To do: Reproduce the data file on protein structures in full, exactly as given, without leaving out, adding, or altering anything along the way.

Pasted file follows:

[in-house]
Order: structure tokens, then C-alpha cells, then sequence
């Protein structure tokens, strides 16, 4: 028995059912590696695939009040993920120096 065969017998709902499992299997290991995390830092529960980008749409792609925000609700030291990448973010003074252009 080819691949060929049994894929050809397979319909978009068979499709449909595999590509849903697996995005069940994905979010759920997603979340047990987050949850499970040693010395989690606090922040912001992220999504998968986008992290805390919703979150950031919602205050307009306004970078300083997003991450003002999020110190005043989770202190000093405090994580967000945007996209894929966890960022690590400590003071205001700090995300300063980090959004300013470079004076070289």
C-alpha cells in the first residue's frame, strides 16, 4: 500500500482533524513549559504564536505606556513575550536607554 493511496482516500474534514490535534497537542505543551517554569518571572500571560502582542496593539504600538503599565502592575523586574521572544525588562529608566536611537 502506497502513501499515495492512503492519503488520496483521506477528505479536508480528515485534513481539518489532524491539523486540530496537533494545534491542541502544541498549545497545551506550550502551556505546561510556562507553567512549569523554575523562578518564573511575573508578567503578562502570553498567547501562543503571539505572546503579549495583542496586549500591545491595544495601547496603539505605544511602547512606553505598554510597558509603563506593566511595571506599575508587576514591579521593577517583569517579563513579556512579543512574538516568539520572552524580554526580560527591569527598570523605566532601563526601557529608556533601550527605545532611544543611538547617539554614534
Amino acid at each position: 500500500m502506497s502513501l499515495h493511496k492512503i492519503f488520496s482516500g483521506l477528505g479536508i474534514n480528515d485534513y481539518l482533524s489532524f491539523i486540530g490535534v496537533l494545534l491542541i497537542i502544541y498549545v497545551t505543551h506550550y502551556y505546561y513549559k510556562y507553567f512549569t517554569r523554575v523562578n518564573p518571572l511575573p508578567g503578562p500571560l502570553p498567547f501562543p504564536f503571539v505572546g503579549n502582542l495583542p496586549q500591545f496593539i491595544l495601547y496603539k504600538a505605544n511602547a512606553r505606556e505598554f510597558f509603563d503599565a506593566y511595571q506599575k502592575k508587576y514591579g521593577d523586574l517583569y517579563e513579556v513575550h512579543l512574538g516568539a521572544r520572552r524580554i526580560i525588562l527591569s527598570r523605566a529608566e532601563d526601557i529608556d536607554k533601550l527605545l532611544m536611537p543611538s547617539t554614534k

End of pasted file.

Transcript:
[in-house]
Order: structure tokens, then C-alpha cells, then sequence
């Protein structure tokens, strides 16, 4: 028995059912590696695939009040993920120096 065969017998709902499992299997290991995390830092529960980008749409792609925000609700030291990448973010003074252009 080819691949060929049994894929050809397979319909978009068979499709449909595999590509849903697996995005069940994905979010759920997603979340047990987050949850499970040693010395989690606090922040912001992220999504998968986008992290805390919703979150950031919602205050307009306004970078300083997003991450003002999020110190005043989770202190000093405090994580967000945007996209894929966890960022690590400590003071205001700090995300300063980090959004300013470079004076070289």
C-alpha cells in the first residue's frame, strides 16, 4: 500500500482533524513549559504564536505606556513575550536607554 493511496482516500474534514490535534497537542505543551517554569518571572500571560502582542496593539504600538503599565502592575523586574521572544525588562529608566536611537 502506497502513501499515495492512503492519503488520496483521506477528505479536508480528515485534513481539518489532524491539523486540530496537533494545534491542541502544541498549545497545551506550550502551556505546561510556562507553567512549569523554575523562578518564573511575573508578567503578562502570553498567547501562543503571539505572546503579549495583542496586549500591545491595544495601547496603539505605544511602547512606553505598554510597558509603563506593566511595571506599575508587576514591579521593577517583569517579563513579556512579543512574538516568539520572552524580554526580560527591569527598570523605566532601563526601557529608556533601550527605545532611544543611538547617539554614534
Amino acid at each position: 500500500m502506497s502513501l499515495h493511496k492512503i492519503f488520496s482516500g483521506l477528505g479536508i474534514n480528515d485534513y481539518l482533524s489532524f491539523i486540530g490535534v496537533l494545534l491542541i497537542i502544541y498549545v497545551t505543551h506550550y502551556y505546561y513549559k510556562y507553567f512549569t517554569r523554575v523562578n518564573p518571572l511575573p508578567g503578562p500571560l502570553p498567547f501562543p504564536f503571539v505572546g503579549n502582542l495583542p496586549q500591545f496593539i491595544l495601547y496603539k504600538a505605544n511602547a512606553r505606556e505598554f510597558f509603563d503599565a506593566y511595571q506599575k502592575k508587576y514591579g521593577d523586574l517583569y517579563e513579556v513575550h512579543l512574538g516568539a521572544r520572552r524580554i526580560i525588562l527591569s527598570r523605566a529608566e532601563d526601557i529608556d536607554k533601550l527605545l532611544m536611537p543611538s547617539t554614534k